What PR Professionals Can Learn From Sales


By Katie Brenneman

Public relations professionals and those considering the career should embrace any opportunity to interact with sales personnel.

Although PR doesn’t focus as much on making a transaction, it does find itself in the middle of closing deals, communicating, and growing relationships. Something sales teams know a lot about.

Taking a deeper look at what salespeople do and being open to their knowledge and experience can benefit your PR career. Additionally, PR professionals can adapt what they learn from various sales strategies to their responsibilities. Here’s more on what those in PR can learn from sales teams and their tactics.

Value Market Research

Sales teams have to spend a lot of time understanding their markets and target audiences to sell to them successfully. The more they know about who their customers are, their buying behaviors, purchasing patterns, and buyer’s journey, the more personalized and valuable their offers can be. This also helps them stand out among the many salespeople approaching the same customer.

You aren’t the only PR professional contacting that media outlet, business, influencer, or leader. Instead, you’re competing with other PR personnel and their requests for decision-makers’ attention.

You can get there faster by understanding the wants and needs of those you’re doing business with. Just as sales teams do ample market research to learn customer expectations, PR professionals can benefit from thorough research on the entities they hope to build solid relationships with.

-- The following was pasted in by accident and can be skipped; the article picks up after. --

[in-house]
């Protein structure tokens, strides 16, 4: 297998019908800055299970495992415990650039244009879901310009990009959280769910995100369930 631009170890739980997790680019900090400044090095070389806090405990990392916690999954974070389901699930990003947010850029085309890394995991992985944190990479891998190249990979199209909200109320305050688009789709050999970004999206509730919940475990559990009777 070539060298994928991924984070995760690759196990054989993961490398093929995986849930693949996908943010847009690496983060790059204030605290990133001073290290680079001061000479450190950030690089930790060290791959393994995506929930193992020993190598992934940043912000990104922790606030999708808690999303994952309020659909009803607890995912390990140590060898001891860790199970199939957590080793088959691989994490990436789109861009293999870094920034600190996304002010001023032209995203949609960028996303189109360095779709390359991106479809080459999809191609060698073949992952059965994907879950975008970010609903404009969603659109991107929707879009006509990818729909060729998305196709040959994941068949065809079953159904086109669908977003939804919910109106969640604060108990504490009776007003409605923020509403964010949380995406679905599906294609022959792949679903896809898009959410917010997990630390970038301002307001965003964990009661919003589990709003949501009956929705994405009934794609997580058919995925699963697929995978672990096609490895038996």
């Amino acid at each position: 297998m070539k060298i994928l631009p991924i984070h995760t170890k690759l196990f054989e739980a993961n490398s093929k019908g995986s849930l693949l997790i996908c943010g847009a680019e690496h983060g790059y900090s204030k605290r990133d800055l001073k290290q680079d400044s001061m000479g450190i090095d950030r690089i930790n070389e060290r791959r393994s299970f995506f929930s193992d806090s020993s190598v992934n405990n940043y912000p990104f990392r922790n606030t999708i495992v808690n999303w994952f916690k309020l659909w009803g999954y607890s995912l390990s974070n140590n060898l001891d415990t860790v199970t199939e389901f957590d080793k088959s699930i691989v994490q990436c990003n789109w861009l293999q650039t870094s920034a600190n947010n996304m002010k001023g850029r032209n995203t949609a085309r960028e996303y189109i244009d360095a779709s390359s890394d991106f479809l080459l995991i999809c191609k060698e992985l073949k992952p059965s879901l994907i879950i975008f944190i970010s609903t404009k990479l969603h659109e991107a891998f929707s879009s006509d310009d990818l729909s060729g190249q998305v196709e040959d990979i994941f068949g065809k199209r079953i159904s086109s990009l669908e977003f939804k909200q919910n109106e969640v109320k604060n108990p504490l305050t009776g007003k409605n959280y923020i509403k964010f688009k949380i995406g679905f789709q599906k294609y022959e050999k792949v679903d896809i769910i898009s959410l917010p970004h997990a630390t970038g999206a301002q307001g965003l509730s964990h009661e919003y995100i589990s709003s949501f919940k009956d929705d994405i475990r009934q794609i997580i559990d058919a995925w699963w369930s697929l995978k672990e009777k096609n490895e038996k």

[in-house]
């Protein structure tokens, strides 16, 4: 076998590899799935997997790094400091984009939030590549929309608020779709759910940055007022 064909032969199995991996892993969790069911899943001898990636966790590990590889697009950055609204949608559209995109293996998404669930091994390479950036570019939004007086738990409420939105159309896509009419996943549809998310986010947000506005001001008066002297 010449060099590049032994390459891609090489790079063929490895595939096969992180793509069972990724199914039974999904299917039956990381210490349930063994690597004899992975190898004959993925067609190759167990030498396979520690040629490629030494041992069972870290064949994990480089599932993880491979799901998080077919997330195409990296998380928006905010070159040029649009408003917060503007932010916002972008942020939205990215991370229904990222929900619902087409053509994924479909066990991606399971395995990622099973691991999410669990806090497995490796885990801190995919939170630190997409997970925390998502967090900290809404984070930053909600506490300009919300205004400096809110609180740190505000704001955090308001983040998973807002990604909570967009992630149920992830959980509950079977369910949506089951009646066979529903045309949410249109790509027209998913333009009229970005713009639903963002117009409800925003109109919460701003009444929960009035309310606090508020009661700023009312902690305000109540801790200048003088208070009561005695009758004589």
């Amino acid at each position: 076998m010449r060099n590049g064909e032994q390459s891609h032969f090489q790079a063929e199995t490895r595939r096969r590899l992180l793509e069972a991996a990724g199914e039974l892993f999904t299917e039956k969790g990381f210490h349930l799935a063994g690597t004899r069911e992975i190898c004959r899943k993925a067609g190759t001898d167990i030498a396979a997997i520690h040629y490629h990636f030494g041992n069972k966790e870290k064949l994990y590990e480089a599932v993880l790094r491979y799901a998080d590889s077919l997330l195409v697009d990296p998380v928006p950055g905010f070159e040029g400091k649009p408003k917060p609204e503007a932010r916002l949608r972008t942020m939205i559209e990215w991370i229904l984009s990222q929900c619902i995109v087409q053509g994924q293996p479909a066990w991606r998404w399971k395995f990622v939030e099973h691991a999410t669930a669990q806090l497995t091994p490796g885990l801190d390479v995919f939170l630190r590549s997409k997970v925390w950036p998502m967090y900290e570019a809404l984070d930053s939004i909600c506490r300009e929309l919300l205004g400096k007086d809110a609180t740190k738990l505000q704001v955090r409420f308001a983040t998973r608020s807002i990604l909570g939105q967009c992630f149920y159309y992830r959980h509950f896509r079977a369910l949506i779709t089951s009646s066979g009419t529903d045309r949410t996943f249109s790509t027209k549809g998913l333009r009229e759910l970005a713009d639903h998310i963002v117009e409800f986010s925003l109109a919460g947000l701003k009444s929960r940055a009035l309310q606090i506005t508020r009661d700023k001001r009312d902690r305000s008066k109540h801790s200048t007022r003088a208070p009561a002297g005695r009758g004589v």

Build 1:1 Relationships

PR is rooted in relationship-building. You build relationships with everyone from media outlets to individual journalists to businesses to others in PR. Strong relationships that last are integral to good PR for any company in any industry.

Sales teams are also fond of relationships. Excellent communication and connection with potential and current customers enable sales teams to create authentic relationships, make great offers, and learn from their experiences.

Witnessing how sales personnel builds 1:1 relationships can help you master two-way communication, active listening, and authenticity in your relationships.

It can also help you think of the entity you’re trying to build a relationship with as a “customer.” When you adopt the mindset that every experience you have with someone should mirror a genuine, accessible “customer” experience, you’ll start providing just that. As a result, you’ll close deals faster, establish better relationships, and retain them long-term.

Ultimately, starting your relationships on a genuine foundation makes it easier for them to flourish.

Polished and Poised Presentation

Have you ever seen a fantastic sales presentation? The presenter is calm, confident, prepared, and pleasant to watch. They understand the people they’re presenting to and feed off their energy. They’re also equipped with tools and accessories that enhance their presentation.

More importantly, great salespeople know how to hook you and keep you engaged until the very end of their presentation. PR professionals are often tasked with conceptualizing, developing, and delivering excellent presentations.